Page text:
6. JW

    Could be a aftermarket dizzy, the DUI and MSD dizzy’s look like the GM HEI.

  7. Moparmann Member

    Rust on the shifter handle and turn signal stalk indicate excessive moisture invasion, makes me leery. And that’s just what I can see, no telling what’s hidden. Wonder if it smells moldy inside? Still one of my favorite cars and I’m a Mopar guy!! :-)

    • Jack

      @Moparmann I noticed all that rust too, there is also rust on the brake pedal arm. I wonder how much more rust is hiding inside the car…

  8. Jim Clark

    That looks alot like daylight through the drivers side floorboard. Not irreparable but more work for certain. Plus interior chrome needs some serious love. It sucks because you get drawn in by the looks from 20′ away and don’t see the rest until it’s home;-)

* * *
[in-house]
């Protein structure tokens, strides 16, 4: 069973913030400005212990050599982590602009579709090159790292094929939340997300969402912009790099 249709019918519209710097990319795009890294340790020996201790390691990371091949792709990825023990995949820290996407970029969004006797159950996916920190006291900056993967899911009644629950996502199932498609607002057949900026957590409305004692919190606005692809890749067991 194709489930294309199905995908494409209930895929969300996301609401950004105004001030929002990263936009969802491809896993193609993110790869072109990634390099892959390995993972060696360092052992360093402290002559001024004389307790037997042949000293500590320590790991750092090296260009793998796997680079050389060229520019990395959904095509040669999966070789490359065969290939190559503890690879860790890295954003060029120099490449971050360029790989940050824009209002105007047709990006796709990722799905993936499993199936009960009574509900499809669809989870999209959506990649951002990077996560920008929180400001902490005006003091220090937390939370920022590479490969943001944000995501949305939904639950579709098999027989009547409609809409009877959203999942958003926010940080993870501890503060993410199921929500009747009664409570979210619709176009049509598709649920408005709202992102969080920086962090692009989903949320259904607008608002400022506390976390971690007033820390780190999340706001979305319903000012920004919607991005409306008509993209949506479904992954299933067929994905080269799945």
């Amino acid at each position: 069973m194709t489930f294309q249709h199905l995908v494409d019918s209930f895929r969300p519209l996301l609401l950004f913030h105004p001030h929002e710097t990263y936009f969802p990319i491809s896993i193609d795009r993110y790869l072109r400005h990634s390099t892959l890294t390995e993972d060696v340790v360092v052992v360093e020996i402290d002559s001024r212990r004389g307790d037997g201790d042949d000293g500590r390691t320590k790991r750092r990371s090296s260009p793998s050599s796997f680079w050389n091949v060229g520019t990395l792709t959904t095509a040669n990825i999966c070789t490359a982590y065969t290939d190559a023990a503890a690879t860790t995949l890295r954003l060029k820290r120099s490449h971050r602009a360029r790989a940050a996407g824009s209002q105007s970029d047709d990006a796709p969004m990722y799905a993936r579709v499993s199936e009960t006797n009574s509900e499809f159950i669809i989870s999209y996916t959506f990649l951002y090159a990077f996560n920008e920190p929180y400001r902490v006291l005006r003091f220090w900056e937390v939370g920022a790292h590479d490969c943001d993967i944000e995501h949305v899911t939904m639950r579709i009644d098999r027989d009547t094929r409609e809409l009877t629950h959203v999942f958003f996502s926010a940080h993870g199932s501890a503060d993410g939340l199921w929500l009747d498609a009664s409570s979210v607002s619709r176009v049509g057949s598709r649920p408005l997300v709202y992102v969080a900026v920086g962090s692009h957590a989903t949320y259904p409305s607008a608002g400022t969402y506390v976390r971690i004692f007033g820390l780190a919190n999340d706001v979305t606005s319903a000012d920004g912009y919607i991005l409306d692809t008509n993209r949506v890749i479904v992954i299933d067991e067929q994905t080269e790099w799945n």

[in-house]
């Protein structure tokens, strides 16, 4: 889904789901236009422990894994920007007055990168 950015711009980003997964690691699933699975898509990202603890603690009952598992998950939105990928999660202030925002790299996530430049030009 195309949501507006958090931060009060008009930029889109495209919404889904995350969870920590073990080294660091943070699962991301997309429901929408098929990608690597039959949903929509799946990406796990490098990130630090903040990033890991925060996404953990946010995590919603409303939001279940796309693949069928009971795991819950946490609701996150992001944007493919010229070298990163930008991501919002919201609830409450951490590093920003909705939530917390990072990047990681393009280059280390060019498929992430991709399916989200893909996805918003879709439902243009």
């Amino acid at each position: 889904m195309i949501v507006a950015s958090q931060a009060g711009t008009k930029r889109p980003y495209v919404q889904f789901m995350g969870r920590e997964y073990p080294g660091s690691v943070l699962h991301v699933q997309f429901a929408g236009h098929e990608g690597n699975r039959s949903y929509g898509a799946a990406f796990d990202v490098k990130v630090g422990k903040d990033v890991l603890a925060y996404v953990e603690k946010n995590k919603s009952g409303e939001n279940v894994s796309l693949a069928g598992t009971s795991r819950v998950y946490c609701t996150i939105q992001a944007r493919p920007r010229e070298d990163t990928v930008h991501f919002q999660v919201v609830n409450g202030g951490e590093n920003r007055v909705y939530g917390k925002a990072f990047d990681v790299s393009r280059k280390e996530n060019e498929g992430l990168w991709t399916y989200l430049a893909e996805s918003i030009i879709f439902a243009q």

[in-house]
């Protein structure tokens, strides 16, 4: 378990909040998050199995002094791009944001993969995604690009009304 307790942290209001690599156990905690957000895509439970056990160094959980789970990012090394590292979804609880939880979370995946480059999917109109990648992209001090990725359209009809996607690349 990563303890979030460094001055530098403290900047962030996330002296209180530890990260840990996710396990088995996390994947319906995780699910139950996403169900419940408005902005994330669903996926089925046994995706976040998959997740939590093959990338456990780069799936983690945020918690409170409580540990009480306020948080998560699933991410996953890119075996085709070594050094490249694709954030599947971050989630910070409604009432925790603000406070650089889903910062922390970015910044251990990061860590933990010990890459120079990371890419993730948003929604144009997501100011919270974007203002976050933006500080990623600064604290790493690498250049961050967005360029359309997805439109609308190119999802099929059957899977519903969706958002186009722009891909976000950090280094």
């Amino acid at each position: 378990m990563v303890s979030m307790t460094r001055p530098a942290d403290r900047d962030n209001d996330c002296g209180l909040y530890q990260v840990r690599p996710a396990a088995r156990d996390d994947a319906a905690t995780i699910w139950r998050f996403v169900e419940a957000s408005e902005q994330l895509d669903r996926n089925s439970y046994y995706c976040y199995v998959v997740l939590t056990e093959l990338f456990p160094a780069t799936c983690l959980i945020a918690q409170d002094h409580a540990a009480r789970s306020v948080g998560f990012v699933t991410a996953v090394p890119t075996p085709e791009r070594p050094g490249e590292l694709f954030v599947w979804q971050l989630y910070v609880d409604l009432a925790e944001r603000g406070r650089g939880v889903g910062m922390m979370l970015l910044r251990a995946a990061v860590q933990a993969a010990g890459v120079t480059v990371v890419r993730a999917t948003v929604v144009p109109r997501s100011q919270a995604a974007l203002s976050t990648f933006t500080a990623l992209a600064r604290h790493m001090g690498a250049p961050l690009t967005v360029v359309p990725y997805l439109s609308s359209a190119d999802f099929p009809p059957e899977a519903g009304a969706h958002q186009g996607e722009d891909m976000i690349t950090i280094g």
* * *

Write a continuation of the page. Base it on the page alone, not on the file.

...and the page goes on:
9. Jack

    The mud on the tires indicates it was stored outdoors for a long time.
    Not in the garage pictured.

  10. Rustytech Member

    Jim you are dead on. That’s why I never buy any car from photos. My nephew was interested in buying one of these a couple years ago. I went to inspect it for him. It looked perfect from 20ft. But closer inspection revealed rot in floor, frame rails, shock towers, trunk. I swear if you tried to lift it on a tow truck it would have broken in half. ALWAYS INSPECT CLOSELY!

  11. stillrunners stillrunners Member

    Did they paint fender screws at the factory ?

    • JW

      No, good eye !!!

  12. Rspcharger Rspcharger

    I’ve never much cared for Mustangs, but that first pic angle is very enticing. Looks tough, too bad for all the rust and such.

  13. rich voss